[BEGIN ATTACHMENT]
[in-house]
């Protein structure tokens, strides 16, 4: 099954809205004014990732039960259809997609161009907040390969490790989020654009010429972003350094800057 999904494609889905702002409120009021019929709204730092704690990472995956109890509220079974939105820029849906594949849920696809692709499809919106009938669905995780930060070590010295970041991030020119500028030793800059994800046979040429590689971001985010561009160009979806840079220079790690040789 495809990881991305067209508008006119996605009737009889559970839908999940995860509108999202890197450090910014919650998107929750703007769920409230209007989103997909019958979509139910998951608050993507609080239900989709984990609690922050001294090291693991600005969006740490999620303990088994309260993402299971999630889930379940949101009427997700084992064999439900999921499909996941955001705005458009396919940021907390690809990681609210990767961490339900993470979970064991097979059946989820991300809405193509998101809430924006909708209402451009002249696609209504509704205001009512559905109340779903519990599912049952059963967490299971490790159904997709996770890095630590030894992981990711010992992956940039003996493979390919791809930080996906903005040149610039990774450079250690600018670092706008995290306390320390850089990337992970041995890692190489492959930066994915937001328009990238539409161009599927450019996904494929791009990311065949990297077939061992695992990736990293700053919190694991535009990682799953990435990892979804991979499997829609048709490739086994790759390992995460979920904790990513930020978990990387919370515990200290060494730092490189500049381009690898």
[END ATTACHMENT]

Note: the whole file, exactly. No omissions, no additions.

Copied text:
[in-house]
């Protein structure tokens, strides 16, 4: 099954809205004014990732039960259809997609161009907040390969490790989020654009010429972003350094800057 999904494609889905702002409120009021019929709204730092704690990472995956109890509220079974939105820029849906594949849920696809692709499809919106009938669905995780930060070590010295970041991030020119500028030793800059994800046979040429590689971001985010561009160009979806840079220079790690040789 495809990881991305067209508008006119996605009737009889559970839908999940995860509108999202890197450090910014919650998107929750703007769920409230209007989103997909019958979509139910998951608050993507609080239900989709984990609690922050001294090291693991600005969006740490999620303990088994309260993402299971999630889930379940949101009427997700084992064999439900999921499909996941955001705005458009396919940021907390690809990681609210990767961490339900993470979970064991097979059946989820991300809405193509998101809430924006909708209402451009002249696609209504509704205001009512559905109340779903519990599912049952059963967490299971490790159904997709996770890095630590030894992981990711010992992956940039003996493979390919791809930080996906903005040149610039990774450079250690600018670092706008995290306390320390850089990337992970041995890692190489492959930066994915937001328009990238539409161009599927450019996904494929791009990311065949990297077939061992695992990736990293700053919190694991535009990682799953990435990892979804991979499997829609048709490739086994790759390992995460979920904790990513930020978990990387919370515990200290060494730092490189500049381009690898």